our reflection how the Bible fits together. We do not have a "temple"
in the Old Testament sense. On what grounds do we transfer Old Testament
choirs to the New Testament and not an Old Testament temple
or priests? Of course, some of the church fathers during the early
centuries did begin to think of ministers of the gospel as equivalent to
Old Testament priests. The New Testament writers prefer to think of
Jesus as the sole high priest (see Hebrews) or, alternatively, of all Christians
as priests (e.g., 1 Pet 2:5; Rev 1:6). But even if we continue to
think of contemporary clergy as priests, sooner or later we will have to
ask similar questions about many other elements of Old Testament
worship that were bound up with the temple-for example, the sacrifices
of the Day of Atonement and of Passover. All Christians understand
these sacrifices to be transmuted under the new covenant, such
that they are now fulfilled in the sacrifice of Christ.
But the point is simply that the "pick-and-choose" method of constructing
a theology of worship from the whole Bible lacks methodological
rigor and therefore stability. Thus, constructing a theology of
worship out of the matrix of systematic theology may actually define
what we mean by "worship." The methods and approaches characteristic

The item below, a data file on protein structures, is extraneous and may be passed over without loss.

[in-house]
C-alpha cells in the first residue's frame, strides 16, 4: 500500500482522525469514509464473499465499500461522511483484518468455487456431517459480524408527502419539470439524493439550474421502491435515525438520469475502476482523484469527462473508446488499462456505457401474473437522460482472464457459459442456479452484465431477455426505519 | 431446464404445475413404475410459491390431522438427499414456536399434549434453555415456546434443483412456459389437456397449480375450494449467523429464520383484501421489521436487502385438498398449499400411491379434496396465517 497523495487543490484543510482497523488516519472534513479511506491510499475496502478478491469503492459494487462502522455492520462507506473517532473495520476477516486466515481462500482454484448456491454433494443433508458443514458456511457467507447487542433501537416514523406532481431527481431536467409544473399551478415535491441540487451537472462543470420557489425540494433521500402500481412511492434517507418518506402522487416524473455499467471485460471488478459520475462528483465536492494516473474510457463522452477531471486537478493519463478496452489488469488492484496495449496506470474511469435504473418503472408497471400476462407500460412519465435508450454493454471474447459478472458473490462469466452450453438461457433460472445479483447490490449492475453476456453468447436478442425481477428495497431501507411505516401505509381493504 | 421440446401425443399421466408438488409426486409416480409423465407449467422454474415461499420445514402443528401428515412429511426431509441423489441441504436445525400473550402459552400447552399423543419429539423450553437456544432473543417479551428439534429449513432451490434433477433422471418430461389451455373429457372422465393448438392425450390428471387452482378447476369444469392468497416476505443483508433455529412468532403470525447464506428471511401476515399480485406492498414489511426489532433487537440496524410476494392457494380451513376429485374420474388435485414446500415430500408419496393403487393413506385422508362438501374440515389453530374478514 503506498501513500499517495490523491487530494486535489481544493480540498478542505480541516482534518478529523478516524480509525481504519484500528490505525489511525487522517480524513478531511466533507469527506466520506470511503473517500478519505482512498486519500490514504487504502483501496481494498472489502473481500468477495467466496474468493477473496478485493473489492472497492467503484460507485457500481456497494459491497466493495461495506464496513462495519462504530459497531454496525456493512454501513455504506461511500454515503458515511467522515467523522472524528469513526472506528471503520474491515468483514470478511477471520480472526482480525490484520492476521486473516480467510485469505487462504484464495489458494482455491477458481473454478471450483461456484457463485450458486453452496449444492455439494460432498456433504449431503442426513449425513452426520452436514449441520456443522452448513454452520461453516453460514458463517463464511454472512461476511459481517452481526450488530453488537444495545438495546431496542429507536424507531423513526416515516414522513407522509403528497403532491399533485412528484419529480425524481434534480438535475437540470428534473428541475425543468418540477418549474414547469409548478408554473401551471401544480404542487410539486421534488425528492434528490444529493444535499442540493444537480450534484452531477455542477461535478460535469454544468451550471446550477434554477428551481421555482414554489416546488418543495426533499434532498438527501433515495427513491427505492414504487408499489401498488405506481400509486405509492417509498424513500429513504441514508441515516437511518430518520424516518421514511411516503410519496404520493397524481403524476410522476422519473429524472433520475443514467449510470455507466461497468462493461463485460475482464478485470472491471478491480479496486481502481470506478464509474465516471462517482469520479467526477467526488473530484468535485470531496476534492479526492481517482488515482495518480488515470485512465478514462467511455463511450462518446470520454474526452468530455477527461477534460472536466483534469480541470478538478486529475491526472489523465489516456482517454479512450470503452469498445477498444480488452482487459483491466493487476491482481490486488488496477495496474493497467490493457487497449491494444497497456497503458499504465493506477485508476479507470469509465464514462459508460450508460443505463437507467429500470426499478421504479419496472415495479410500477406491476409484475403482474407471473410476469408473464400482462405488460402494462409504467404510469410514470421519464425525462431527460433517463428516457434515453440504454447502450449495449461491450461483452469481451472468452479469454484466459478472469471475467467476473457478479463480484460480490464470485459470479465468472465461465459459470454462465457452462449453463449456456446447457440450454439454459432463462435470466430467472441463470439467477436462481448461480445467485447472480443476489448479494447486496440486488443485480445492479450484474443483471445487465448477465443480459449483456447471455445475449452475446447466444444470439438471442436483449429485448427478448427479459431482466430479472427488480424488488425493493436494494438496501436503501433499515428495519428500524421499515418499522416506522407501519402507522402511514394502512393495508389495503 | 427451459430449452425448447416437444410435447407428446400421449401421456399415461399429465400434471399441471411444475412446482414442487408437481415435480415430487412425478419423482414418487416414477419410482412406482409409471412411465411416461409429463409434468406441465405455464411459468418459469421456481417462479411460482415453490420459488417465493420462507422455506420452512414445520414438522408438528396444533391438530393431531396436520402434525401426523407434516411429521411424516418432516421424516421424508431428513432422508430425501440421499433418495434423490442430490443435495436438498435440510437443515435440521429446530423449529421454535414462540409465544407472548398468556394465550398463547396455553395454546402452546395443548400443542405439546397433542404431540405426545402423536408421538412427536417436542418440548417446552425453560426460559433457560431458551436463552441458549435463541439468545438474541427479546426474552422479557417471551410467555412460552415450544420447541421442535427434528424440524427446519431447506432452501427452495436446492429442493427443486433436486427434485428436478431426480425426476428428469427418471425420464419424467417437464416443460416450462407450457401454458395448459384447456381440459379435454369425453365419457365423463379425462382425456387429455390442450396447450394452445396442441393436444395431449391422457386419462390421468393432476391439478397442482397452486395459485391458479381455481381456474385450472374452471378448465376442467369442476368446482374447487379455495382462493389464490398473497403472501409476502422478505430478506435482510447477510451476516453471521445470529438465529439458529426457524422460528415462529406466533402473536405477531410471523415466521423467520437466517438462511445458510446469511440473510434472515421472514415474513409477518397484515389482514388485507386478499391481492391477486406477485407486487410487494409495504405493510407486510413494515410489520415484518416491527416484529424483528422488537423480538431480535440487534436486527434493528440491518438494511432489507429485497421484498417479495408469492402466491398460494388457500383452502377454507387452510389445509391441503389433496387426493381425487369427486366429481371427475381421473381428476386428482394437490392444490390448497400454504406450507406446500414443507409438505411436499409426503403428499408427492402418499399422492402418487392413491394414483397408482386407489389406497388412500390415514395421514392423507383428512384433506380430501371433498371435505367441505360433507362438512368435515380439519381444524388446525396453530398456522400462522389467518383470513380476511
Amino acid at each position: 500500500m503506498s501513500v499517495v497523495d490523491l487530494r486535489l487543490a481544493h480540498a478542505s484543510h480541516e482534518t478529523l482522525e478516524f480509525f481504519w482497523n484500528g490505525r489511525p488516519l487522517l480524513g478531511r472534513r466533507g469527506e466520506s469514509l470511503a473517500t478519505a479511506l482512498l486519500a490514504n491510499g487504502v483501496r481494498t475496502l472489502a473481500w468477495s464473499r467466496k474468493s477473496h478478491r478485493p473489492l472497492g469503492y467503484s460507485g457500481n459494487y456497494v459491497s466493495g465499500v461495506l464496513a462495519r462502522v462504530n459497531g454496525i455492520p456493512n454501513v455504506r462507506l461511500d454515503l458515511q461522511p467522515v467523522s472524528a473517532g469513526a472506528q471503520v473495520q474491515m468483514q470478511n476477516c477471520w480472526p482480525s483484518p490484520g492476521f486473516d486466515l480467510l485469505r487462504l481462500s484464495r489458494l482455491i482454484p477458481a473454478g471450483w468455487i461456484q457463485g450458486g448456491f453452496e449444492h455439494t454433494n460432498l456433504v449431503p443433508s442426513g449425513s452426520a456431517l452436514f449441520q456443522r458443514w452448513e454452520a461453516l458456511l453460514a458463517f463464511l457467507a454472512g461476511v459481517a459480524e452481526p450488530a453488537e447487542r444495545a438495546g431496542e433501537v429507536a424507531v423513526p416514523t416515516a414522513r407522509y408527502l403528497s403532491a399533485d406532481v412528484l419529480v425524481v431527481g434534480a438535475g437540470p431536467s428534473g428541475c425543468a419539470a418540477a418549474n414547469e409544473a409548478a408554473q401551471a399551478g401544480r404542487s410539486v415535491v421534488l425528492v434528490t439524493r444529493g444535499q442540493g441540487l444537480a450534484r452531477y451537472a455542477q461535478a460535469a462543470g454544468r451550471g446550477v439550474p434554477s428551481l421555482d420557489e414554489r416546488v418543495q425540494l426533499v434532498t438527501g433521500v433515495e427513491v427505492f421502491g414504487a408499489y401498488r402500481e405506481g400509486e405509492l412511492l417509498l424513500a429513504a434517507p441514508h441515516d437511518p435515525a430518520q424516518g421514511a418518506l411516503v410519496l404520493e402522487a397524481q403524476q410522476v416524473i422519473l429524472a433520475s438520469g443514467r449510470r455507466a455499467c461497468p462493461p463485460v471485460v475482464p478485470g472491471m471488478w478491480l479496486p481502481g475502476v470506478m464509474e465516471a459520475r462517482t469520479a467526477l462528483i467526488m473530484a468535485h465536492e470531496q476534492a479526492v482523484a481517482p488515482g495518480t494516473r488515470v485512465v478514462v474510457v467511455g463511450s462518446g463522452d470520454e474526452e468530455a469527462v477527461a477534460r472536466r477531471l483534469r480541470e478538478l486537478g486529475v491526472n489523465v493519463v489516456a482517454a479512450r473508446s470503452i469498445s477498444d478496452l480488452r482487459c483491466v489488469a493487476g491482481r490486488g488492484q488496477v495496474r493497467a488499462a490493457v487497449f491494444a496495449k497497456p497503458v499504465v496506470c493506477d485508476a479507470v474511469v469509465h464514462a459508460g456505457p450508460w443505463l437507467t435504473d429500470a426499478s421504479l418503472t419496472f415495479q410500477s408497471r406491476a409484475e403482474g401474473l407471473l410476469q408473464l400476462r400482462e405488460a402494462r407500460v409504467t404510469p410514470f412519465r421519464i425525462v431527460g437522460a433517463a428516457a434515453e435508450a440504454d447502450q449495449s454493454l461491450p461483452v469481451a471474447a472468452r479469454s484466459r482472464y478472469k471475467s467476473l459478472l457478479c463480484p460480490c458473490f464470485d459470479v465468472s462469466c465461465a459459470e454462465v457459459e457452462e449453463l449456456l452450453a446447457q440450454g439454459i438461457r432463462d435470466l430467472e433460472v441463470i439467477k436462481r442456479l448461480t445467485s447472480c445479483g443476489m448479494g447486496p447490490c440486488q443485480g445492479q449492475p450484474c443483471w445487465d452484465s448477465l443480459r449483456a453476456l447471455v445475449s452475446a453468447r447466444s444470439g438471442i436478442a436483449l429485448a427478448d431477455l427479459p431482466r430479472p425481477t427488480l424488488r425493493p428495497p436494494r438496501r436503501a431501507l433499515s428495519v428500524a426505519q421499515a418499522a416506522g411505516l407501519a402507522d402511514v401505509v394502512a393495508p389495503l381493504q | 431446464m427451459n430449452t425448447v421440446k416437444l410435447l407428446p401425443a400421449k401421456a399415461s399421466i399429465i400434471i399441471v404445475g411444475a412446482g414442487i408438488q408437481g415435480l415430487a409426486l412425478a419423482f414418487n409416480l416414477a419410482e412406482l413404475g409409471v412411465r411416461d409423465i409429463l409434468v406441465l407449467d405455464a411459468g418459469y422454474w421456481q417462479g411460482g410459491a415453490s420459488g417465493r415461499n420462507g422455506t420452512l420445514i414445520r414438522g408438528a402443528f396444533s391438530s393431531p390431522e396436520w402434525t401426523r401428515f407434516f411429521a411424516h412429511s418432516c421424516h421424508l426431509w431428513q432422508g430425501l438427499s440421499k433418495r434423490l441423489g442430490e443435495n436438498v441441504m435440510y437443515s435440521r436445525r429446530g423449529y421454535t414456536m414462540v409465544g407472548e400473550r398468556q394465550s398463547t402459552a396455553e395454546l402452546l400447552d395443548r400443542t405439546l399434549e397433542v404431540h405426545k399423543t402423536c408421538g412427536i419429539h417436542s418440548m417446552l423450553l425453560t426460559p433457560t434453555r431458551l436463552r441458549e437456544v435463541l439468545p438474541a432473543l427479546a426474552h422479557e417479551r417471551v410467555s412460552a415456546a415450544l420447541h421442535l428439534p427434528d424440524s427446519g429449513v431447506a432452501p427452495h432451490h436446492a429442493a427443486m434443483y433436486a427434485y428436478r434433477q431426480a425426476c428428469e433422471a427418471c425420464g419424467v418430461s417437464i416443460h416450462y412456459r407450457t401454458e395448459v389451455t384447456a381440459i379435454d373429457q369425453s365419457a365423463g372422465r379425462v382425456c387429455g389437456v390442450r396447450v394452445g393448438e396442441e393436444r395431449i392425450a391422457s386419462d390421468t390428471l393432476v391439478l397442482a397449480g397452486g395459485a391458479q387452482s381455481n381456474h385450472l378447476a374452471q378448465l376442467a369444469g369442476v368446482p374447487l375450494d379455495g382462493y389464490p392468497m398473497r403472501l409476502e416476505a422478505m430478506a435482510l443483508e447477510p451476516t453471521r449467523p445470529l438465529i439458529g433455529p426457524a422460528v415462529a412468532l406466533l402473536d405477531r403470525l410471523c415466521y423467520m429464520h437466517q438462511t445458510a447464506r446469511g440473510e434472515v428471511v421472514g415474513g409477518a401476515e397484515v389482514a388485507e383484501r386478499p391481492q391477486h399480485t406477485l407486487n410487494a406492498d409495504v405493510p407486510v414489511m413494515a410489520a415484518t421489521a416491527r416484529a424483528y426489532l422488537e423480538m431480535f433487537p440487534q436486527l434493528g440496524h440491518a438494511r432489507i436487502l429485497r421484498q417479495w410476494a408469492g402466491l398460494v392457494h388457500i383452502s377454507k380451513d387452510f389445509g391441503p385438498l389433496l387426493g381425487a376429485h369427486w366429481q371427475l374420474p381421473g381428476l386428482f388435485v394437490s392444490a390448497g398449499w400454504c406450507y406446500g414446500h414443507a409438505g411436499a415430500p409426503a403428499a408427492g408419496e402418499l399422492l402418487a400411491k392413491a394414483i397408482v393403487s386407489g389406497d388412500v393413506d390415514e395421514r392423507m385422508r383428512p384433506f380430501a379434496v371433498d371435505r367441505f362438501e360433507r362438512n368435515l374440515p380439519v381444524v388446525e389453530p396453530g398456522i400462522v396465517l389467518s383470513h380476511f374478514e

of the discipline (more precisely, they are characteristic of the discipline
of the kind of systematic theology that is insufficiently informed
by biblical theology) will to some extent determine the outcome.
If we ask what worship is, intending our question to be answered
out of the matrix of biblical theology, then we are looking for what distinct
books and sections of the Bible say on this subject and how they
relate to one another. Inevitably we will be a little more alert to the
differences; in particular, we will be forced to reflect at length on the
differences one finds when one moves from the Mosaic covenant to
the new covenant (on which more below). The dangers here are almost
the inverse of the dangers of a systematic approach. Now we may so
focus in a merely descriptive way on this or that corpus that we fail to
construct an adequate theology of worship. For a theology of worship
erected out of the matrix of biblical theology must still be a "whole
Bible" theology in the sense that the diverse pieces must fit together.
Loss of nerve at this point will produce description with antiquarian
interest but no normative power.
To summarize: The construction of a responsible theology of worship
is made difficult by strongly held and divergent views on the subject,
by a variety of linguistic pressures, and by the sharp tendencies to
produce quite different works, depending in part on whether the theologian
is working out of the matrix of systematic theology or of biblical
Toward a Definition
Before pressing on to a definition, it may be worth taking two preliminary